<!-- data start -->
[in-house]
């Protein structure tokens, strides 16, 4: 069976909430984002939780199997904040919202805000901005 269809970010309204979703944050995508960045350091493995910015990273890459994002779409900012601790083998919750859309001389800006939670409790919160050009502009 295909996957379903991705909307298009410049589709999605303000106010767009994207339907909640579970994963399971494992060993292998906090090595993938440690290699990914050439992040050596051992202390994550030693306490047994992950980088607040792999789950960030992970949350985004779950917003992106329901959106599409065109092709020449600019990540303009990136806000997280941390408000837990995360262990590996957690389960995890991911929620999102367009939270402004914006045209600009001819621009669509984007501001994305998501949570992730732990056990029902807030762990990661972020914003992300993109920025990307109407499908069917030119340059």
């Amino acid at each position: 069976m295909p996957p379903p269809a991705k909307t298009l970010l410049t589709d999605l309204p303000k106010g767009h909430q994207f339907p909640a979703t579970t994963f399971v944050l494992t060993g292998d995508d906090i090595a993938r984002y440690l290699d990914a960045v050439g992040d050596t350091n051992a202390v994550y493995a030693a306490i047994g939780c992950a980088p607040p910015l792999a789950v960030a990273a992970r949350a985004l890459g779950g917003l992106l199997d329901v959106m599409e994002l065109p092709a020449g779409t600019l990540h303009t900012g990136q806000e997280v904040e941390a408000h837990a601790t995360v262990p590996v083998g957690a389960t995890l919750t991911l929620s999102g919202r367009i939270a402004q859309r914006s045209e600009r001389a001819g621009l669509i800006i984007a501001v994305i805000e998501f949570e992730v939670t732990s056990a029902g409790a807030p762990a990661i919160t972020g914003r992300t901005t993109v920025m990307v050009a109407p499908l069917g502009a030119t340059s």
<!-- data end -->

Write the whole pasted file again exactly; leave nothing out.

[in-house]
């Protein structure tokens, strides 16, 4: 069976909430984002939780199997904040919202805000901005 269809970010309204979703944050995508960045350091493995910015990273890459994002779409900012601790083998919750859309001389800006939670409790919160050009502009 295909996957379903991705909307298009410049589709999605303000106010767009994207339907909640579970994963399971494992060993292998906090090595993938440690290699990914050439992040050596051992202390994550030693306490047994992950980088607040792999789950960030992970949350985004779950917003992106329901959106599409065109092709020449600019990540303009990136806000997280941390408000837990995360262990590996957690389960995890991911929620999102367009939270402004914006045209600009001819621009669509984007501001994305998501949570992730732990056990029902807030762990990661972020914003992300993109920025990307109407499908069917030119340059």
């Amino acid at each position: 069976m295909p996957p379903p269809a991705k909307t298009l970010l410049t589709d999605l309204p303000k106010g767009h909430q994207f339907p909640a979703t579970t994963f399971v944050l494992t060993g292998d995508d906090i090595a993938r984002y440690l290699d990914a960045v050439g992040d050596t350091n051992a202390v994550y493995a030693a306490i047994g939780c992950a980088p607040p910015l792999a789950v960030a990273a992970r949350a985004l890459g779950g917003l992106l199997d329901v959106m599409e994002l065109p092709a020449g779409t600019l990540h303009t900012g990136q806000e997280v904040e941390a408000h837990a601790t995360v262990p590996v083998g957690a389960t995890l919750t991911l929620s999102g919202r367009i939270a402004q859309r914006s045209e600009r001389a001819g621009l669509i800006i984007a501001v994305i805000e998501f949570e992730v939670t732990s056990a029902g409790a807030p762990a990661i919160t972020g914003r992300t901005t993109v920025m990307v050009a109407p499908l069917g502009a030119t340059s």